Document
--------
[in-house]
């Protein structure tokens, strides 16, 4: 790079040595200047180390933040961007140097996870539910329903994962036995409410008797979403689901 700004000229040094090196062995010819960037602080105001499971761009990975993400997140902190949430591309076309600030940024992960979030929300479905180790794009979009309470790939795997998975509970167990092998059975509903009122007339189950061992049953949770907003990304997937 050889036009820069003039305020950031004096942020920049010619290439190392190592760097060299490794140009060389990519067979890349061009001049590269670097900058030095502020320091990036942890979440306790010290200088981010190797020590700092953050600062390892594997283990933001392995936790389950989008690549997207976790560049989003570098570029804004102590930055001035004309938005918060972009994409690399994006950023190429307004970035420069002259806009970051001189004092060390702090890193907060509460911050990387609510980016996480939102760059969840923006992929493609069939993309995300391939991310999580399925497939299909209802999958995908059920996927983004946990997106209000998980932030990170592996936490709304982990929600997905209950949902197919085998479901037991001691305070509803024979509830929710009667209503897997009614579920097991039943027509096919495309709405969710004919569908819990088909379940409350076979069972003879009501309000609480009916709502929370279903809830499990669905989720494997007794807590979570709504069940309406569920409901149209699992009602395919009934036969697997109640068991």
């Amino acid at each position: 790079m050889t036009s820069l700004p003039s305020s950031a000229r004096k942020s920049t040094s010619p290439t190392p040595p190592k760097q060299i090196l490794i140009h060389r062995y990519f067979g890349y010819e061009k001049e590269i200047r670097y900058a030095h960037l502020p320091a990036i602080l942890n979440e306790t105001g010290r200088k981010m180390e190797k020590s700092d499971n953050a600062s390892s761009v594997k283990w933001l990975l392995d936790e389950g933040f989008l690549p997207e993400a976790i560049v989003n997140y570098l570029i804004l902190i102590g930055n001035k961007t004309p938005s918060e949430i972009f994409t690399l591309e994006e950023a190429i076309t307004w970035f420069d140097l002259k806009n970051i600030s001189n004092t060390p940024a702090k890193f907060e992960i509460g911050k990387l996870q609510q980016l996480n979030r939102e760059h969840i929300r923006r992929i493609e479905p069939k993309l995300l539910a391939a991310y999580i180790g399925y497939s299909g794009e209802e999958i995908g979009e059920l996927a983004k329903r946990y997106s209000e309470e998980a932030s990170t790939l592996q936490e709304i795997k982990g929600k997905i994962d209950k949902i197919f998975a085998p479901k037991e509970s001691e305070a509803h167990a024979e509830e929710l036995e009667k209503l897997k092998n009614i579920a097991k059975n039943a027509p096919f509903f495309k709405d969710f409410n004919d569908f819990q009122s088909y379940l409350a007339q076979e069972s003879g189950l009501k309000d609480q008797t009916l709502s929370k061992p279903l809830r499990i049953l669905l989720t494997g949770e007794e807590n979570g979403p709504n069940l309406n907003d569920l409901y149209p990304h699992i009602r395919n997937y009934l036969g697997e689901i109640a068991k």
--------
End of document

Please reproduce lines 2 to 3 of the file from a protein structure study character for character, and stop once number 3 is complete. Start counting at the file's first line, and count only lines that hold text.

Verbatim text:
């Protein structure tokens, strides 16, 4: 790079040595200047180390933040961007140097996870539910329903994962036995409410008797979403689901 700004000229040094090196062995010819960037602080105001499971761009990975993400997140902190949430591309076309600030940024992960979030929300479905180790794009979009309470790939795997998975509970167990092998059975509903009122007339189950061992049953949770907003990304997937 050889036009820069003039305020950031004096942020920049010619290439190392190592760097060299490794140009060389990519067979890349061009001049590269670097900058030095502020320091990036942890979440306790010290200088981010190797020590700092953050600062390892594997283990933001392995936790389950989008690549997207976790560049989003570098570029804004102590930055001035004309938005918060972009994409690399994006950023190429307004970035420069002259806009970051001189004092060390702090890193907060509460911050990387609510980016996480939102760059969840923006992929493609069939993309995300391939991310999580399925497939299909209802999958995908059920996927983004946990997106209000998980932030990170592996936490709304982990929600997905209950949902197919085998479901037991001691305070509803024979509830929710009667209503897997009614579920097991039943027509096919495309709405969710004919569908819990088909379940409350076979069972003879009501309000609480009916709502929370279903809830499990669905989720494997007794807590979570709504069940309406569920409901149209699992009602395919009934036969697997109640068991």
């Amino acid at each position: 790079m050889t036009s820069l700004p003039s305020s950031a000229r004096k942020s920049t040094s010619p290439t190392p040595p190592k760097q060299i090196l490794i140009h060389r062995y990519f067979g890349y010819e061009k001049e590269i200047r670097y900058a030095h960037l502020p320091a990036i602080l942890n979440e306790t105001g010290r200088k981010m180390e190797k020590s700092d499971n953050a600062s390892s761009v594997k283990w933001l990975l392995d936790e389950g933040f989008l690549p997207e993400a976790i560049v989003n997140y570098l570029i804004l902190i102590g930055n001035k961007t004309p938005s918060e949430i972009f994409t690399l591309e994006e950023a190429i076309t307004w970035f420069d140097l002259k806009n970051i600030s001189n004092t060390p940024a702090k890193f907060e992960i509460g911050k990387l996870q609510q980016l996480n979030r939102e760059h969840i929300r923006r992929i493609e479905p069939k993309l995300l539910a391939a991310y999580i180790g399925y497939s299909g794009e209802e999958i995908g979009e059920l996927a983004k329903r946990y997106s209000e309470e998980a932030s990170t790939l592996q936490e709304i795997k982990g929600k997905i994962d209950k949902i197919f998975a085998p479901k037991e509970s001691e305070a509803h167990a024979e509830e929710l036995e009667k209503l897997k092998n009614i579920a097991k059975n039943a027509p096919f509903f495309k709405d969710f409410n004919d569908f819990q009122s088909y379940l409350a007339q076979e069972s003879g189950l009501k309000d609480q008797t009916l709502s929370k061992p279903l809830r499990i049953l669905l989720t494997g949770e007794e807590n979570g979403p709504n069940l309406n907003d569920l409901y149209p990304h699992i009602r395919n997937y009934l036969g697997e689901i109640a068991k």